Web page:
Sunday, 12 October 2008

Preserved Duck - Confit

My recent delve into stews and soups began with an experiment into something I have come back to in the last week (in the form of dried and preserved fruit) - Preserving.
I hadn't come across Duck Confit and sort of stumbled upon it one day. I had discovered that Lidl and Farmfoods were selling frozen duck for a fiver and was looking for an excuse to buy one. I had also been reading "Floyd on France" and had come across a recipe for "Preserved Goose". It involes frying goose in its own fat and canning the pieces within the fat. I thought "Duck's pretty fatty, I reckon it might work".

I wasn't sure whether defrosting a duck then cooking it and preserving it, to possibly keep for a long time would be safe. Defrosted food, especially poultry, can be dodgy and I didn't want to do anything that would be likely to produce anarchic bacteria. A bit of research and questioning my local butcher revealed that it shouldn't be a problem. Properly cooked, the bacteria would all be killed. It seems pretty obvious, and I know I knew it before, but I've been brought up always to be wary of defrosted food.

Recipe

I defrosted the duck in the fridge (which took double the two days the wrapping indicated) and jointed it.

I then put a thick layer of salt in a baking tin, then a layer of duck pieces, then a layer of salt and so on until the salt completely encased the duck.
The tin I used was really too narrow, there was about three layers of duck, so the liquid drawn out sunk to the bottom. This meant the lower layers had less liquid drawn out of them than the top layers.
Also, I was using table salt, a much finer ground salt, which made the duck a saltier than it would have been had I used, what the americans call, kosher salt, a bigger grain.

After two days in the fridge I washed off the salt, dried the pieces and fried them until cooked in the duck fat.
Then came the canning.

I had never canned anything before and I'm pretty sure I didn't do it properly. It turns out that duck confit can keep in its own fat for up to six months anyway so this wasn't a big problem.
I won't go into it here, I'll learn how to can things properly and write up my findings.

Basically I took some jars, put a leg and a wing in two of them, sliced the breast into pieces and put these into two others. I then poured the hot duck fat over them. There wasn't enough fat so I got a tub of dripping from the butchers, as they didn't have the pig fat that Floyd recommended.


This duck has been the basis of some amazing meals, from chunky stews to a great addition to eggs benedict. The fat is can be used to fry anything, giving sauces an amazing other level. I have only one little jar left.

I have a rather crazy recipe for a duck confit stew that I wrote for my sister which I will type up and post here.

I heartily recommend making duck confit as having it in the fridge makes you really look forward to cooking when you come home after a day of work. As part of a breakfast it puts a smile on your face when you remember it through the day.

3 comments:

Anonymous said...

I have been very curious about 'canning' some confit or cassoulet (hence landing up on your site via google). most websites give recipes for 'canning" (not sure why i hate the term, bottling, preserving, maybe?) and they generally seem a bit too basic, often including recipes for half-cooked minced meat. i have a freezer, i do not need to preserve mince at this time, even if it is very cheap on special. what i would like to do is what the french do, preserving a well-seasoned stew that only needs reheating to be had. and it should be very good too, not just half-cooked meat that needs jazzing up (although i know that has its place, just not what I'm after right now). Ideally I'd like to have it as a special pantry standby as well as potential gifts, without giving my recipients a bad case of bot.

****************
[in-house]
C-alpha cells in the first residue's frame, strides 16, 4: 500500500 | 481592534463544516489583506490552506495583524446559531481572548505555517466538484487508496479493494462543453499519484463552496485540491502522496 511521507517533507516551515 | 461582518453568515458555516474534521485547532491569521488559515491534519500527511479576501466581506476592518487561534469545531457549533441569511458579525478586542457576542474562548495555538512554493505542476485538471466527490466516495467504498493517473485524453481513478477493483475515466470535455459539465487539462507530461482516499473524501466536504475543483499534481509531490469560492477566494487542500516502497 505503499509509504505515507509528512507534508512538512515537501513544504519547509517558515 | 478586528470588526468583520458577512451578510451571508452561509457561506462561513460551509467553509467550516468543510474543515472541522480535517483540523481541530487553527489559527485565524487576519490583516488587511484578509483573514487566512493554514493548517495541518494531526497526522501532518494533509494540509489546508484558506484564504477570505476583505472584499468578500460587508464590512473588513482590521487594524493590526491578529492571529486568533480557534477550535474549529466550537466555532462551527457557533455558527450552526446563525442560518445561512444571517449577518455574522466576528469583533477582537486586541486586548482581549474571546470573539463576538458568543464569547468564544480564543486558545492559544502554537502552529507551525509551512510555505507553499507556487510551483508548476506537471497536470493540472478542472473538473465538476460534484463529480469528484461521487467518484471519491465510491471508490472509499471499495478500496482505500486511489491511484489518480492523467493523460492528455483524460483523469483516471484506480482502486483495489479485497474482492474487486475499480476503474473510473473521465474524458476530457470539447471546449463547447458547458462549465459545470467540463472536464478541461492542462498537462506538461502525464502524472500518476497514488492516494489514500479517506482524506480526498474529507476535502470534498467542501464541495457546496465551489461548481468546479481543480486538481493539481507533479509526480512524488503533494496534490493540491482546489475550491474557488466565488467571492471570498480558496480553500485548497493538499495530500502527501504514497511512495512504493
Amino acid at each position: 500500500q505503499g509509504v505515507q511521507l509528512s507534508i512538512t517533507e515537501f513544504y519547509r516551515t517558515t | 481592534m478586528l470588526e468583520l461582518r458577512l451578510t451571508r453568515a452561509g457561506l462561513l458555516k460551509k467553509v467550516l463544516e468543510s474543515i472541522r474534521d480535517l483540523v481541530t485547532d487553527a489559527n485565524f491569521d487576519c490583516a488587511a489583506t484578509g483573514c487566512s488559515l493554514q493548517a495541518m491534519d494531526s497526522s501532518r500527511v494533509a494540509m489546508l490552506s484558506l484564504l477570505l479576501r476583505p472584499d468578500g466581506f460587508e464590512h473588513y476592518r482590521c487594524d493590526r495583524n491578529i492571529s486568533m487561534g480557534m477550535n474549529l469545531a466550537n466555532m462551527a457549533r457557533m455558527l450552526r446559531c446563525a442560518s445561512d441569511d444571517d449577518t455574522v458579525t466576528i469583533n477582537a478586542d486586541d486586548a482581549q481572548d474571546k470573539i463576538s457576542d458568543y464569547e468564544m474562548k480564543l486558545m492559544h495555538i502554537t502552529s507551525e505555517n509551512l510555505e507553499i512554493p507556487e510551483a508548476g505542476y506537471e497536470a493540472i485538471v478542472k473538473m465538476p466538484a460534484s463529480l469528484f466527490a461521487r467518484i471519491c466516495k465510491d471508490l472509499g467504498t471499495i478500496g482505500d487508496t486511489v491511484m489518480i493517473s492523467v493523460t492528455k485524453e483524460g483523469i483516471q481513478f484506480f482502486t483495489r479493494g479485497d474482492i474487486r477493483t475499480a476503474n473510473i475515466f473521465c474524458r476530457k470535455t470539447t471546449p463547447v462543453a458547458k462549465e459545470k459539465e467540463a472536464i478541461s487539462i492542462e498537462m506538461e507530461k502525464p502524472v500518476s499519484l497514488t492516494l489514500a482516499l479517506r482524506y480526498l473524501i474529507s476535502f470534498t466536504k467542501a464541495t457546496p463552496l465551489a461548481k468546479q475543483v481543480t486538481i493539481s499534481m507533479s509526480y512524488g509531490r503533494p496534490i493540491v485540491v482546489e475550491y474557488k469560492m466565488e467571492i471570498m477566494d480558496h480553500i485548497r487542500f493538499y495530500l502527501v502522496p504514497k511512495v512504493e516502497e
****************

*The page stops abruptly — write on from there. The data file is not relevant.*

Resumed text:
so I am very curious to hear whether you have ventured any further into the land of 'canning' meat.
I'm happy to have stumbled onto your blog, thanks. kaliman

Alex said...

I'm afraid I haven't delved into the world of canning as much as I'd like. I don't have a pressure cooker/canner so the canning of the confit was done in a saucepan, with a wok on top and a weight on top of that (with aluminium foil to seal the gaps) - this approach doesn't really work but it didn't really matter for the confit as the high salt content and the fact that it's held in fat meant that it kept for ages anyway.
If you have access to a canner and some jar lids with sealing rings I'd recommend just jumping in and trying it. The book "Preserved" by Johnny Acton and Nick Sandler has some info on canning, and includes a recipe for canning a stew/cassulet... I think (It's been a while since I read it).
Failing that, going to a local, independent deli near you and asking what they do to can their stews would put you on the right track.
Sorry I can't be of more help.
Out of interest, how far have you got down the canning route?

Canadian Doomer said...

There's a reason why pressure canning recipes call for "half-cooked meat". When canning meat, pints need to be processed for one hour and 15 minutes, and quarts for one hour and 30 minutes, at a temperature of 240F. I try to have my meat as close to raw as possible so that it doesn't overcook.

I have placed plain, tough raw stew beef in a pint jar, added 1/2 teaspoon of salt, and pressure canned it. When opened, it was dark, full of flavor, and fork-tender. It's amazing.

There are limitations to heat-and-serve. Unless you have access to weird commercial thickeners and such (which I wouldn't use in my food anyway), you cannot thicken soups before canning. However, the last time my father-in-law visited, I opened two jars and had a big pot of homemade stew bubbling on the stove ten minutes later. The stew was ready before the biscuits were. Try that from the freezer. :)